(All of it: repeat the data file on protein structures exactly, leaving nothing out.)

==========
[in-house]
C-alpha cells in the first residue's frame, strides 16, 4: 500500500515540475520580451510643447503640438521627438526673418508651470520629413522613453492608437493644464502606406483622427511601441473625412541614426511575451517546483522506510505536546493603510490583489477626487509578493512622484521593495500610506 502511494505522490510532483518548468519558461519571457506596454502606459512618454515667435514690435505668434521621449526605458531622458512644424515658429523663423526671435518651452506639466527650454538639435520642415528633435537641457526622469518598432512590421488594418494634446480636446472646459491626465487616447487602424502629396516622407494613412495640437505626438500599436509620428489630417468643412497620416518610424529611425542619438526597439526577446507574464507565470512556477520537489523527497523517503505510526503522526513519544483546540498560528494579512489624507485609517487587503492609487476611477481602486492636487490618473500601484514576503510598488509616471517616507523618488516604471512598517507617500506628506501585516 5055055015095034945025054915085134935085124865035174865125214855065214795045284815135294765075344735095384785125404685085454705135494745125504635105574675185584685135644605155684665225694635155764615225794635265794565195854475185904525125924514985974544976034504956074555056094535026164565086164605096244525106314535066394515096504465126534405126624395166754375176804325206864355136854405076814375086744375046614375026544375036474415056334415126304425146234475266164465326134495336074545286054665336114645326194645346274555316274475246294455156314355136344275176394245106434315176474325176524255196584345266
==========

[in-house]
C-alpha cells in the first residue's frame, strides 16, 4: 500500500515540475520580451510643447503640438521627438526673418508651470520629413522613453492608437493644464502606406483622427511601441473625412541614426511575451517546483522506510505536546493603510490583489477626487509578493512622484521593495500610506 502511494505522490510532483518548468519558461519571457506596454502606459512618454515667435514690435505668434521621449526605458531622458512644424515658429523663423526671435518651452506639466527650454538639435520642415528633435537641457526622469518598432512590421488594418494634446480636446472646459491626465487616447487602424502629396516622407494613412495640437505626438500599436509620428489630417468643412497620416518610424529611425542619438526597439526577446507574464507565470512556477520537489523527497523517503505510526503522526513519544483546540498560528494579512489624507485609517487587503492609487476611477481602486492636487490618473500601484514576503510598488509616471517616507523618488516604471512598517507617500506628506501585516 5055055015095034945025054915085134935085124865035174865125214855065214795045284815135294765075344735095384785125404685085454705135494745125504635105574675185584685135644605155684665225694635155764615225794635265794565195854475185904525125924514985974544976034504956074555056094535026164565086164605096244525106314535066394515096504465126534405126624395166754375176804325206864355136854405076814375086744375046614375026544375036474415056334415126304425146234475266164465326134495336074545286054665336114645326194645346274555316274475246294455156314355136344275176394245106434315176474325176524255196584345266